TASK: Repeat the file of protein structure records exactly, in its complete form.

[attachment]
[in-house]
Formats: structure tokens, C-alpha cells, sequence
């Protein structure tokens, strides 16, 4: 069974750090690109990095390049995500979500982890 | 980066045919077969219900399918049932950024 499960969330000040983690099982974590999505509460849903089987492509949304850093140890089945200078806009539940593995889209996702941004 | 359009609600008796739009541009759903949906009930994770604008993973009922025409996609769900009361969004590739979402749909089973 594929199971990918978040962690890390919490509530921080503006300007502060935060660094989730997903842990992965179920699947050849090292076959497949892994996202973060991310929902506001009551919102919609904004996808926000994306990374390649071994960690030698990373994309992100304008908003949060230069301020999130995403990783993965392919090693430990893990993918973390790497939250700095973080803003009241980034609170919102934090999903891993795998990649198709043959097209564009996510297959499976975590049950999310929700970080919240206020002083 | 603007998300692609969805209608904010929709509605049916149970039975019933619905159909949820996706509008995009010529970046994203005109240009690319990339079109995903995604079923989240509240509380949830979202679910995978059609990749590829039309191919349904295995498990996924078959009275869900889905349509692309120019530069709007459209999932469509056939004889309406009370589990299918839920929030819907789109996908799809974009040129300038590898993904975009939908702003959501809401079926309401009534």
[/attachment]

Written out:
[in-house]
Formats: structure tokens, C-alpha cells, sequence
């Protein structure tokens, strides 16, 4: 069974750090690109990095390049995500979500982890 | 980066045919077969219900399918049932950024 499960969330000040983690099982974590999505509460849903089987492509949304850093140890089945200078806009539940593995889209996702941004 | 359009609600008796739009541009759903949906009930994770604008993973009922025409996609769900009361969004590739979402749909089973 594929199971990918978040962690890390919490509530921080503006300007502060935060660094989730997903842990992965179920699947050849090292076959497949892994996202973060991310929902506001009551919102919609904004996808926000994306990374390649071994960690030698990373994309992100304008908003949060230069301020999130995403990783993965392919090693430990893990993918973390790497939250700095973080803003009241980034609170919102934090999903891993795998990649198709043959097209564009996510297959499976975590049950999310929700970080919240206020002083 | 603007998300692609969805209608904010929709509605049916149970039975019933619905159909949820996706509008995009010529970046994203005109240009690319990339079109995903995604079923989240509240509380949830979202679910995978059609990749590829039309191919349904295995498990996924078959009275869900889905349509692309120019530069709007459209999932469509056939004889309406009370589990299918839920929030819907789109996908799809974009040129300038590898993904975009939908702003959501809401079926309401009534």